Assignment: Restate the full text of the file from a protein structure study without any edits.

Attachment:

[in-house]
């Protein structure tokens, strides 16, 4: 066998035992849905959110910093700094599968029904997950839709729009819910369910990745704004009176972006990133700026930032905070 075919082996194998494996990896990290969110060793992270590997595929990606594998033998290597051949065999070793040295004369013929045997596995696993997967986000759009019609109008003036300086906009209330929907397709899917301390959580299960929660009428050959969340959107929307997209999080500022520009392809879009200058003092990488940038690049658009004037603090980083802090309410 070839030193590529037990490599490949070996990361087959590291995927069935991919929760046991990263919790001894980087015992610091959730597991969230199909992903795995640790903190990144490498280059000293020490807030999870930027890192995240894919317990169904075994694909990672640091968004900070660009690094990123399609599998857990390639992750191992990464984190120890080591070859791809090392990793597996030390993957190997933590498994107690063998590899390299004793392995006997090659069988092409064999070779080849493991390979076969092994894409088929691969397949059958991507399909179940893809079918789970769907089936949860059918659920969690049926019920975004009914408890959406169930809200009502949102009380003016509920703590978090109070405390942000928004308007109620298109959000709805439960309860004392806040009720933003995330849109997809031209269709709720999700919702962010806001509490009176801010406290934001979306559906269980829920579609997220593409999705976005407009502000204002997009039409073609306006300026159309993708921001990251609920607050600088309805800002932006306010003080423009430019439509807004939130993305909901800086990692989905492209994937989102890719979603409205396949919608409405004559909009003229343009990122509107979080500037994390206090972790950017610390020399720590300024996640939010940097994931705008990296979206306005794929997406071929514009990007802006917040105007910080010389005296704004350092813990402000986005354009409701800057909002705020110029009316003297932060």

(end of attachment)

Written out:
[in-house]
């Protein structure tokens, strides 16, 4: 066998035992849905959110910093700094599968029904997950839709729009819910369910990745704004009176972006990133700026930032905070 075919082996194998494996990896990290969110060793992270590997595929990606594998033998290597051949065999070793040295004369013929045997596995696993997967986000759009019609109008003036300086906009209330929907397709899917301390959580299960929660009428050959969340959107929307997209999080500022520009392809879009200058003092990488940038690049658009004037603090980083802090309410 070839030193590529037990490599490949070996990361087959590291995927069935991919929760046991990263919790001894980087015992610091959730597991969230199909992903795995640790903190990144490498280059000293020490807030999870930027890192995240894919317990169904075994694909990672640091968004900070660009690094990123399609599998857990390639992750191992990464984190120890080591070859791809090392990793597996030390993957190997933590498994107690063998590899390299004793392995006997090659069988092409064999070779080849493991390979076969092994894409088929691969397949059958991507399909179940893809079918789970769907089936949860059918659920969690049926019920975004009914408890959406169930809200009502949102009380003016509920703590978090109070405390942000928004308007109620298109959000709805439960309860004392806040009720933003995330849109997809031209269709709720999700919702962010806001509490009176801010406290934001979306559906269980829920579609997220593409999705976005407009502000204002997009039409073609306006300026159309993708921001990251609920607050600088309805800002932006306010003080423009430019439509807004939130993305909901800086990692989905492209994937989102890719979603409205396949919608409405004559909009003229343009990122509107979080500037994390206090972790950017610390020399720590300024996640939010940097994931705008990296979206306005794929997406071929514009990007802006917040105007910080010389005296704004350092813990402000986005354009409701800057909002705020110029009316003297932060």